Throughout American history, there are numerous examples of exceptional educators who also exhibit talents in artistic endeavors. One such educator is Alice Bag, an elementary school bilingual education teacher who has also made a name for herself on the punk rock scene, author, and up-and-coming painter.
Alice Bag was born Alicia Armendariz on November 7, 1958, in the barrio of East Los Angeles. Her parents were impoverished immigrants from Mexico. As a youngster, Alice had few friends in school, and was often the target of bullies. She experienced the hardship of starting school without knowing how to speak English. This experience led her to become passionate about education, and especially about bilingual programs.
When just eight years old, Alice began her professional singing career. She recorded theme songs for cartoons in both English and Spanish. As an adult, she became the co-founder and lead singer of The Bags, one of the first girls punk rock groups to emerge from the Los Angeles area. The band, which was formed in the mid-70’s, was most active during the years 1977-1981, during which time they released their best-known singles, “Survive” and “Babylonian Gorgon.”
“Rock ‘n’ roll stands for rebellion,” Alice once explained. “and if you’re feeling disenfranchised, it gives you a voice.” Alice had much to rebel against. An abusive father, for one thing; a Chicano culture that favored males, for another; and on top of that, racial discrimination against the Latino community. Music gave her the opportunity to channel that rebellion. For her pioneering work as a Latina punk rock performer, Alice has been featured in the Penelope Spheeris documentary The Decline of Western Civilization, and a traveling Smithsonian exhibition entitled “American Sabor: Latinos in U.S. Popular Music.”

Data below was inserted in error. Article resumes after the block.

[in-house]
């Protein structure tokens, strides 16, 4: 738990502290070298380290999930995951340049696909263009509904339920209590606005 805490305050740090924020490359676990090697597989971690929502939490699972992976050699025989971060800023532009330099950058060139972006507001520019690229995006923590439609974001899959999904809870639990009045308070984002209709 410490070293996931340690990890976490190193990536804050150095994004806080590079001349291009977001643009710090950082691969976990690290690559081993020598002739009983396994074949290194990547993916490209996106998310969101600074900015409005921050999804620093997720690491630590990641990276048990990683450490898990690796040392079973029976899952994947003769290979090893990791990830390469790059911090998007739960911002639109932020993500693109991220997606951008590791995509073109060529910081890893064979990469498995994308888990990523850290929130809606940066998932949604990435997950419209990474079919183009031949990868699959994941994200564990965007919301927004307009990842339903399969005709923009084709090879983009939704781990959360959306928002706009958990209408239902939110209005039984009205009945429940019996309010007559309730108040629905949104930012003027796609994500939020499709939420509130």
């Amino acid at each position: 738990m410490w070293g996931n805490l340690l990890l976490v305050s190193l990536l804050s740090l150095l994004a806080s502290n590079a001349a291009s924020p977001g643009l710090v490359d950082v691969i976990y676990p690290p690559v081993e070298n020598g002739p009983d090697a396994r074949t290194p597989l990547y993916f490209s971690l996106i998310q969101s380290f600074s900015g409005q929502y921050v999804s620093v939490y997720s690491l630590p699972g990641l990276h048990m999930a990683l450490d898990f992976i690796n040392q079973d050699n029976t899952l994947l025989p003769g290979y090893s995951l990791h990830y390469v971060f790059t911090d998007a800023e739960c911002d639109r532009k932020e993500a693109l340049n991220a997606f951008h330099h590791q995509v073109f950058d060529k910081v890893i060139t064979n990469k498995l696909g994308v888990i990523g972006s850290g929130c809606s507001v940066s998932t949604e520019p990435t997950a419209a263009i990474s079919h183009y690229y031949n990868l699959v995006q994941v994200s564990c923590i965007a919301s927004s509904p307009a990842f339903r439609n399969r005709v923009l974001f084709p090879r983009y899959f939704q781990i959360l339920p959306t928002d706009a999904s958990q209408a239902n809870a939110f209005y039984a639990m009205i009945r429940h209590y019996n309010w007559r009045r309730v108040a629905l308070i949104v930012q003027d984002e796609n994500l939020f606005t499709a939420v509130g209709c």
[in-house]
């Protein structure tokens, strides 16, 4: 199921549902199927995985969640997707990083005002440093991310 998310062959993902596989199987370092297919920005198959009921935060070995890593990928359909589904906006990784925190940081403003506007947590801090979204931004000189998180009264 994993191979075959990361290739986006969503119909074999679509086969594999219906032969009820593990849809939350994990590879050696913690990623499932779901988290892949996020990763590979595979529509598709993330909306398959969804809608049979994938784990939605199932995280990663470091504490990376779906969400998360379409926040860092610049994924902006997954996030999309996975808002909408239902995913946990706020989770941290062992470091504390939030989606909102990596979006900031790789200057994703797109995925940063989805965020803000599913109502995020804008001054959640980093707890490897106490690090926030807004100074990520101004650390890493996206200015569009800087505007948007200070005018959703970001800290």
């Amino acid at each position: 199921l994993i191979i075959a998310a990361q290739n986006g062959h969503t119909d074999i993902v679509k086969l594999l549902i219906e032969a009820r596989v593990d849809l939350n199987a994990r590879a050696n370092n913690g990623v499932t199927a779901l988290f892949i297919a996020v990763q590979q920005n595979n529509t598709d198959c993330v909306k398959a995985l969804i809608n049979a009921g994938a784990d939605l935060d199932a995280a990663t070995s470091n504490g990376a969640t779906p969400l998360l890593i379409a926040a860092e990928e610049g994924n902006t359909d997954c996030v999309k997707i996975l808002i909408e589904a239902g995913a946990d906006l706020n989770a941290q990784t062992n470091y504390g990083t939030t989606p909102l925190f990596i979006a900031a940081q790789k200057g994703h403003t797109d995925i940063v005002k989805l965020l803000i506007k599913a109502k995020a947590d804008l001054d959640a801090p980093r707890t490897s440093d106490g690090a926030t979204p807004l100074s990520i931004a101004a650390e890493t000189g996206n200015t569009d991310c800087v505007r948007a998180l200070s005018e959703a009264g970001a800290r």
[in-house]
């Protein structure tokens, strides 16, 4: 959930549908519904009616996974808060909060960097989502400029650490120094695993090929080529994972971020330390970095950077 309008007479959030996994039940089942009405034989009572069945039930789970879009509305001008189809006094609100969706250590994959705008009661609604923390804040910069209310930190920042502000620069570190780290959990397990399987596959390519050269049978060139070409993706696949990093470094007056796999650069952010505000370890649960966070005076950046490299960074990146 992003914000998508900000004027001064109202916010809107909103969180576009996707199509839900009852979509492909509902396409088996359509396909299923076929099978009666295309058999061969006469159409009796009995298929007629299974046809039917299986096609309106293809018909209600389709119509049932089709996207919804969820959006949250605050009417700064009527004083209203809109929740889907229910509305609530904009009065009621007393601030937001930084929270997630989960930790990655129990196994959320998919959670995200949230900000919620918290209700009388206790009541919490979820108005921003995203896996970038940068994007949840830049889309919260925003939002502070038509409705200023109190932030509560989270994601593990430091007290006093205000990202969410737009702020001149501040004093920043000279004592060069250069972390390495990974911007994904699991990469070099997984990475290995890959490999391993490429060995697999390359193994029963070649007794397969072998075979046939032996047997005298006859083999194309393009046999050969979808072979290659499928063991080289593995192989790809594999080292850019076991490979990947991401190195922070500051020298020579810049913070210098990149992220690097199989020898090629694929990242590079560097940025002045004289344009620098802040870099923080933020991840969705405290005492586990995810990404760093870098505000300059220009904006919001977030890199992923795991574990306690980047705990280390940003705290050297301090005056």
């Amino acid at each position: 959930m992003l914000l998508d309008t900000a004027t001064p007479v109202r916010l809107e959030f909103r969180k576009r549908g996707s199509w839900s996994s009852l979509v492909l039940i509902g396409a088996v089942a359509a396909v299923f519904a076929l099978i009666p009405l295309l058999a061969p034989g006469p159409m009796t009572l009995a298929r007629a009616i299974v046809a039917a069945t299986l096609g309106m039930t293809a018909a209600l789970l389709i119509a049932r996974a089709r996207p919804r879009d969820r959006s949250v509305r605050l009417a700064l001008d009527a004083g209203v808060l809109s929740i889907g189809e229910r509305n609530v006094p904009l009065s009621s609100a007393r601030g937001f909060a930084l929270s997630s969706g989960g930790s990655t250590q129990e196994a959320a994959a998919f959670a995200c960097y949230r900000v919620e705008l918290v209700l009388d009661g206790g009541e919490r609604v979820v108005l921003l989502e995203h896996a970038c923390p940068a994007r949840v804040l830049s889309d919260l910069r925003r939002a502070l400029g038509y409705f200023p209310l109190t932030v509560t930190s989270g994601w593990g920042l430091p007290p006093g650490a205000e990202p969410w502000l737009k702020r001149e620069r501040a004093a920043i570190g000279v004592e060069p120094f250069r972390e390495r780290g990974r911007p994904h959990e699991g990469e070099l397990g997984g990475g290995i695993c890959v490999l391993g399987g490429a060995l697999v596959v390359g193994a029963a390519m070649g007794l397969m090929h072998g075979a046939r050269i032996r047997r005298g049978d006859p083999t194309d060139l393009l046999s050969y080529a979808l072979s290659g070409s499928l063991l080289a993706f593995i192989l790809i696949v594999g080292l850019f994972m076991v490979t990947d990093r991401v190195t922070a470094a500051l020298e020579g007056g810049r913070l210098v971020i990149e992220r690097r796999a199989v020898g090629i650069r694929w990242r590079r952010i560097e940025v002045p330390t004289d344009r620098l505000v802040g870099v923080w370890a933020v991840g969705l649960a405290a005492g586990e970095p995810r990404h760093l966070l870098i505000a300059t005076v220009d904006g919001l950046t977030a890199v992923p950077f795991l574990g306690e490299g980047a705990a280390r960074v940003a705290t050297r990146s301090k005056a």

After the break-up of The Bags, Alice studied how to bake pastries with a French patissier, studied painting at a community college, started a daily blog and website devoted to the history of the LA punk scene, and authored two books. In 2011, Alice published her memoir, Violence Girl: East L.A. Rage to Hollywood Stage: A Chicana Punk Story, which describes her childhood of domestic violence. The coming-of-age volume launched a reading and performance tour across the United States, and is also taught in university courses in the departments of literature, gender studies, and Chicano studies. Her second book, Pipe Bomb for the Soul, was released in 2015.
After Alice earned her bachelor’s degree in philosophy from California State University at Los Angeles, she began teaching in inner-city schools in LA using the name Alice Velazquez, her married name. Now aged 57, she has retired after twenty years in the classroom. Alice says her years as a teacher has brought a sense of clarity to the lyrics of her current songs. “I was quick to get in arguments and often get in fights,” she remembers of her pre-teaching years. “Working with children, I found that I couldn’t ever be angry at a child. If there was a problem communicating or reaching the child, I felt like it was my responsibility to figure out how to communicate what I was trying to say,” she explains. “I think I became a more effective communicator. I learned how to clarify my thoughts,” she concludes.
Alice Bag currently lives in San Diego with her husband and three children.